screen. It makes using a terminal from an iPad a lot more livable.
- BBEdit’s pattern playgrounds are really wonderful. So much web work over the long haul – living with content handed off between a dozen or more CMSes over the years, is about cleaning up weird markup glitches. Being able to model a pattern, then pre-flight it by just finding everything and confirming, then doing a mass replacement over 800 blog entries was pretty nice.
- Stripped my Emacs config down to something suitable for editing code over mosh, not writing org-mode from the GUI. I did that after trying and discarding a few small emacsen and next-gen console text editors.
- I really want to like Ulysses. I do like Ulysses. But I don’t think its approach to Markdown is the right one, even if its heart is in the right place. It’s a fine line determining when to tell the user they’re just going to have to learn something new, and I would have drawn the line at link markup, which Ulysses makes needlessly fussy. So I’ve been doing prose in ia Writer, which interacts just fine with the iPadOS git client Working Copy for the actual content of each site – no round-tripping or making copies of writing – it’s all just in version control now.
I learned about the ins and outs of GitHub pages and actions, replacing some clunky scripting on a web hosting provider with Jekyll sites and publishing actions.
I got there in a circuitous manner: I’ve got a WordPress.com account, and considered putting it to use again, but it took about five minutes to remember why I don’t like WordPress and truly hate trying to make a theme of any sophistication work. Jekyll has its own kinds of twistiness, but it was interesting to come back to it after a long time away from doing any sort of web stuff: Liquid, for instance, might not be HAML, but it’s not that bad. Especially with a decent local setup for previewing changes and getting realtime feedback.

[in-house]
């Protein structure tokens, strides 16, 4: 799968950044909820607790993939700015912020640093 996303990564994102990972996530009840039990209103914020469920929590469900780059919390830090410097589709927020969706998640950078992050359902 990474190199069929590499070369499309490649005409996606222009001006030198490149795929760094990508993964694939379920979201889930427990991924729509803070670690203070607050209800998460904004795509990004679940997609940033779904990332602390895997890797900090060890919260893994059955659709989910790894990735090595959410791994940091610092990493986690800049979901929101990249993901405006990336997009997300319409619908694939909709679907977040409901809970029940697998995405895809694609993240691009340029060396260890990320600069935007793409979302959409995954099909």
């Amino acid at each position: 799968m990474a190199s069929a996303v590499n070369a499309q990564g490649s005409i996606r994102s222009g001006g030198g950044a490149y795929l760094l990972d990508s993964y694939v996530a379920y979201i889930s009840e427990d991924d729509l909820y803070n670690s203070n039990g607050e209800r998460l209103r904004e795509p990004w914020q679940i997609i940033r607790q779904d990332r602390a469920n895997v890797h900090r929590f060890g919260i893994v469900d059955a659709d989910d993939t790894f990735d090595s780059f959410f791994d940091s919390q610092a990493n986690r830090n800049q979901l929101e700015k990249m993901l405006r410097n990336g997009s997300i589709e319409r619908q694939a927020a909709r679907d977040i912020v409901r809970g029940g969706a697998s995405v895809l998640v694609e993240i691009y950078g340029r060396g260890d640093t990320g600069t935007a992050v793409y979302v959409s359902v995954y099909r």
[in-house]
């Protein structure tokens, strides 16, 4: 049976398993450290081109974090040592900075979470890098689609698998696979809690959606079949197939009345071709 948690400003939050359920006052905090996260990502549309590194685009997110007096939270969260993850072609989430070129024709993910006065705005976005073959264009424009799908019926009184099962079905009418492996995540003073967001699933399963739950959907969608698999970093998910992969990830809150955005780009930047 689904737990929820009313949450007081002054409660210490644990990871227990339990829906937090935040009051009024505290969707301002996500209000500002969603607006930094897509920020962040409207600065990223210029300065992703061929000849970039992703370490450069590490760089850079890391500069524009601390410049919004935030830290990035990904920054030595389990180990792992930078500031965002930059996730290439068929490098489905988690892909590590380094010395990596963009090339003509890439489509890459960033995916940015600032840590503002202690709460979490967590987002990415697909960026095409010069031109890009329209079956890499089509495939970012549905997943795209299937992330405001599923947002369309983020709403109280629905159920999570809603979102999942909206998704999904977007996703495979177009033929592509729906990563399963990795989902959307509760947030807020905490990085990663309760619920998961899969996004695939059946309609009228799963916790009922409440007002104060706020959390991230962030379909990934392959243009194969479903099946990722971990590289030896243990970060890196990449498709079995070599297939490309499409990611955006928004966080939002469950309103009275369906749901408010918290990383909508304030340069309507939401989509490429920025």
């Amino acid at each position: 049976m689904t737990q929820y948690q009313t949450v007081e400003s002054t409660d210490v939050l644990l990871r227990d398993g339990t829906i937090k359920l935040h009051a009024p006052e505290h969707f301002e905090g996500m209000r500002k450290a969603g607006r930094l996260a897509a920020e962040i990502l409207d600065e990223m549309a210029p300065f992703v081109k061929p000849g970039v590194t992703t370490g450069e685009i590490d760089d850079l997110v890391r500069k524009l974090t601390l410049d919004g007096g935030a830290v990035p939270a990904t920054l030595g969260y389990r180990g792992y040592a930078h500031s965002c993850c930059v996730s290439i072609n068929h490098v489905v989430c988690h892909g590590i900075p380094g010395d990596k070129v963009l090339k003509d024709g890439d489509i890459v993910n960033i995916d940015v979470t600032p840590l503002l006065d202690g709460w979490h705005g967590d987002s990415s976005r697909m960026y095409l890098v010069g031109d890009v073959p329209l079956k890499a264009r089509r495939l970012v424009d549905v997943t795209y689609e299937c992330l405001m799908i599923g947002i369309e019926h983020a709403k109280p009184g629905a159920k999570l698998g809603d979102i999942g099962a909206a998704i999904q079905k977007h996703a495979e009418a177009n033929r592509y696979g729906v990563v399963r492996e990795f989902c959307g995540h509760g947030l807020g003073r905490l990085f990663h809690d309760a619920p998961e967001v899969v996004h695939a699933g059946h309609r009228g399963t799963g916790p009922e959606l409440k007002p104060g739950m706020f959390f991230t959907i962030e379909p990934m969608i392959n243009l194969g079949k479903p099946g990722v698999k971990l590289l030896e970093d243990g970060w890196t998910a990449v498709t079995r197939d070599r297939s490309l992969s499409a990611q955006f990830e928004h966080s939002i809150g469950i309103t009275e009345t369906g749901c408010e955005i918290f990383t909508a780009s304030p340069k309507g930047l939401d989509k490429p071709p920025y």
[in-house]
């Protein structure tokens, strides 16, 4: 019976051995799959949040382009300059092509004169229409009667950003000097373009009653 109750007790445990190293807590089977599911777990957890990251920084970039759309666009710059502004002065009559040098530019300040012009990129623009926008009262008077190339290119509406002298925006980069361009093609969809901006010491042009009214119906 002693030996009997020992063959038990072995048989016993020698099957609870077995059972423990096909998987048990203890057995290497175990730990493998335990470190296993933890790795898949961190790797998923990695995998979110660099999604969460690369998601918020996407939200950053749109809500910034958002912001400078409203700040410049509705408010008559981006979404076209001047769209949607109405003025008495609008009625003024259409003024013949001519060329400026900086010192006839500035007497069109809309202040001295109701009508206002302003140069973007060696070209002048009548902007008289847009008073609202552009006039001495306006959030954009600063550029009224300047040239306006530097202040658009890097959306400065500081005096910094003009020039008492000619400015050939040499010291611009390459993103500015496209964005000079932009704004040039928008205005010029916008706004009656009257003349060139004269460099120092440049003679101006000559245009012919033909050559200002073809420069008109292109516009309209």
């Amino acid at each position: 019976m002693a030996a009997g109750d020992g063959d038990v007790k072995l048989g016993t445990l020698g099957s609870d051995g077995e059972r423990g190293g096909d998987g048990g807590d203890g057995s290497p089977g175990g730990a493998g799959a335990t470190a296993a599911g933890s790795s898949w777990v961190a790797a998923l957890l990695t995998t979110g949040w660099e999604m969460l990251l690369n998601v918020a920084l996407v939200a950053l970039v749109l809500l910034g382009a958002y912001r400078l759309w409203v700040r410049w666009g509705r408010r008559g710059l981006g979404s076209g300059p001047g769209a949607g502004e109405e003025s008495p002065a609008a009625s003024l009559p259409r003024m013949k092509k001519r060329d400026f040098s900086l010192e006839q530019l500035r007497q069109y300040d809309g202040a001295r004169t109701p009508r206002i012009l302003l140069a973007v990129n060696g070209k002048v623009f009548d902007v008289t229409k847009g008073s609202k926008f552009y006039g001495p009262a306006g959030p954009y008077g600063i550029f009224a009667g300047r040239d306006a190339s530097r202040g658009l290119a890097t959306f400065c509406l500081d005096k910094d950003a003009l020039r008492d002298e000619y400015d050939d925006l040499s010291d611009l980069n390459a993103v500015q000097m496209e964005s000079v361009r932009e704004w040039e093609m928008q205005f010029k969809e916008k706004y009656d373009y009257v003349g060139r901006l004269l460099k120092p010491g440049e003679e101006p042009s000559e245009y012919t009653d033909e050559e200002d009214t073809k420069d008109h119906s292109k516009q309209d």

So I shopped around for Jekyll themes, found one I liked a lot for some things, and another I liked for others, and was able to bang together a few beta-level Jekyll sites and update my theme here on micro.blog to match. Still lots to do in the way of editing the content and tying it all together, but it went so much faster with Jekyll than it would have with WordPress.
It took me a few deep breaths and a couple of momentary screwups to get GitHub pages working the way I wanted, but it feels so tidy to:
- Pop into mosh and edit a page
- Fire up the preview server on the Mac Studio in my office to preview from my iPad in the living room
- Commit and push
- See the updates live in a minute or so
Something useful I learned about Jekyll to get live previews working from the living room on the iPad is the
host argument for
bundle exec jekyll serve --host=mac_studio.local -lw
SASS wasn’t much of a thing for me the last time I did much web work, but it’s just a thing now. I had to learn the basics to get all the themes I was working with into a place I wanted them. I’m nowhere near proficient but learned enough from poking around to see the value. It was interesting to see how each theme author used its affordances. I was immensely grateful to the person who just used a
_vars.scss file to declare the interesting parts in one place instead of scattering the highest-level elements of typography and color scheme throughout.
I used these themes:
I borrowed Forty’s underlying color scheme and Garth’s typography for all three. I still need to just fork Paper on GitHub and use it directly on micro.blog instead of carrying modifications over the stock theme and there’s some consistency stuff I should work on over time, but they’re all same-ish now.
So that’s all that. Here’s the output:
- Here (micro.blog, ~ Paper theme)
- mike.puddingbowl.org (Jekyll, GH Pages, ~ Forty theme)
- blog.puddingbowl.org (Jekyll, GH Pages, ~ Garth theme)
And after all that, dinner at Higgins.
Finished reading: Old Man's War by John Scalzi 📚
Well, part of the point of re-reading this was to take a small break from more dense stuff, so I will keep this short:
Scalzi acknowledges his debt to Robert Heinlein, and on this third read I still don’t know how deeply that acknowledgement is meant to go: As a collection of military SF tropes, yes, Old Man’s War is Heinleinesque. As a matter of tone, yes, that too. As a matter of world view, it’s a little harder nut to crack.
When I was serving, every soldier who read was probably reading Tom Clancy, a submarine nerd who glorified war without any apparent reflection. He probably helped me maintain a sort of moral equilibrium because he was so plainly deluded about the nature of the military and the people in it, or at least so thoroughly saw it as his mission to uphold the “warriors” he was depicting as moral paragons, that it was not possible to read any of his output without looking around the barracks at your actual everyday reality, snort, and keep reading to see how the story came out.